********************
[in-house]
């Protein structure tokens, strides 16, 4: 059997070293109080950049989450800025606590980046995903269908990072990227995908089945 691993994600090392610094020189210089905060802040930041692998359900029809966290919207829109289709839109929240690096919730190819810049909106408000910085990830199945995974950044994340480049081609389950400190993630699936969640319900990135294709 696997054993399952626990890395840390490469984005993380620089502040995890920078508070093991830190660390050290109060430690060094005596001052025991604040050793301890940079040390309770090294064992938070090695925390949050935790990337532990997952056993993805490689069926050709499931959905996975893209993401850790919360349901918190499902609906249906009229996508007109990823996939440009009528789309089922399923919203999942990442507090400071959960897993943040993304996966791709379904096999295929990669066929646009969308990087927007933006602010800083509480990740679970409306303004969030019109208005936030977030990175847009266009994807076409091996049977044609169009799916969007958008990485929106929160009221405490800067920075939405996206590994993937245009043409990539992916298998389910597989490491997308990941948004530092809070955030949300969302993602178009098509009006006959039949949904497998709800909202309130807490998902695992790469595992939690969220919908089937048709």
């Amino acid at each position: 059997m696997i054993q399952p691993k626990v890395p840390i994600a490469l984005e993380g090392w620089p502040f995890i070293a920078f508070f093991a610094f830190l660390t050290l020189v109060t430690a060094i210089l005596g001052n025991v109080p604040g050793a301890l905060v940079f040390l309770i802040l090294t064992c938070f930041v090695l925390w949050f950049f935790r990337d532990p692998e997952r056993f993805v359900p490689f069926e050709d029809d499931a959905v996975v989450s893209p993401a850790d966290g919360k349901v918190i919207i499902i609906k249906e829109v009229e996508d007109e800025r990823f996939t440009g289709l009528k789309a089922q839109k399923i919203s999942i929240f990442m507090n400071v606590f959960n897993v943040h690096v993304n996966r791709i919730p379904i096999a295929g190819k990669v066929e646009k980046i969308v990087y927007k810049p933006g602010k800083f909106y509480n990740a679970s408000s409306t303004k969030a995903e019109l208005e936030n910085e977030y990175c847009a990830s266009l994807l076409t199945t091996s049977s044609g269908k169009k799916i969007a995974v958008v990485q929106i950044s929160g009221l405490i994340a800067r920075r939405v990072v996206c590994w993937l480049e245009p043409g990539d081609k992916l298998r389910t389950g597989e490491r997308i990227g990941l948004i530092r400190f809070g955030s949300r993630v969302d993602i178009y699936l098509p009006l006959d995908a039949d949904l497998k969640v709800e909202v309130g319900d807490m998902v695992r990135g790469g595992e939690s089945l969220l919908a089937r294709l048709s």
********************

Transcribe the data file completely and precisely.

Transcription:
[in-house]
């Protein structure tokens, strides 16, 4: 059997070293109080950049989450800025606590980046995903269908990072990227995908089945 691993994600090392610094020189210089905060802040930041692998359900029809966290919207829109289709839109929240690096919730190819810049909106408000910085990830199945995974950044994340480049081609389950400190993630699936969640319900990135294709 696997054993399952626990890395840390490469984005993380620089502040995890920078508070093991830190660390050290109060430690060094005596001052025991604040050793301890940079040390309770090294064992938070090695925390949050935790990337532990997952056993993805490689069926050709499931959905996975893209993401850790919360349901918190499902609906249906009229996508007109990823996939440009009528789309089922399923919203999942990442507090400071959960897993943040993304996966791709379904096999295929990669066929646009969308990087927007933006602010800083509480990740679970409306303004969030019109208005936030977030990175847009266009994807076409091996049977044609169009799916969007958008990485929106929160009221405490800067920075939405996206590994993937245009043409990539992916298998389910597989490491997308990941948004530092809070955030949300969302993602178009098509009006006959039949949904497998709800909202309130807490998902695992790469595992939690969220919908089937048709």
């Amino acid at each position: 059997m696997i054993q399952p691993k626990v890395p840390i994600a490469l984005e993380g090392w620089p502040f995890i070293a920078f508070f093991a610094f830190l660390t050290l020189v109060t430690a060094i210089l005596g001052n025991v109080p604040g050793a301890l905060v940079f040390l309770i802040l090294t064992c938070f930041v090695l925390w949050f950049f935790r990337d532990p692998e997952r056993f993805v359900p490689f069926e050709d029809d499931a959905v996975v989450s893209p993401a850790d966290g919360k349901v918190i919207i499902i609906k249906e829109v009229e996508d007109e800025r990823f996939t440009g289709l009528k789309a089922q839109k399923i919203s999942i929240f990442m507090n400071v606590f959960n897993v943040h690096v993304n996966r791709i919730p379904i096999a295929g190819k990669v066929e646009k980046i969308v990087y927007k810049p933006g602010k800083f909106y509480n990740a679970s408000s409306t303004k969030a995903e019109l208005e936030n910085e977030y990175c847009a990830s266009l994807l076409t199945t091996s049977s044609g269908k169009k799916i969007a995974v958008v990485q929106i950044s929160g009221l405490i994340a800067r920075r939405v990072v996206c590994w993937l480049e245009p043409g990539d081609k992916l298998r389910t389950g597989e490491r997308i990227g990941l948004i530092r400190f809070g955030s949300r993630v969302d993602i178009y699936l098509p009006l006959d995908a039949d949904l497998k969640v709800e909202v309130g319900d807490m998902v695992r990135g790469g595992e939690s089945l969220l919908a089937r294709l048709s």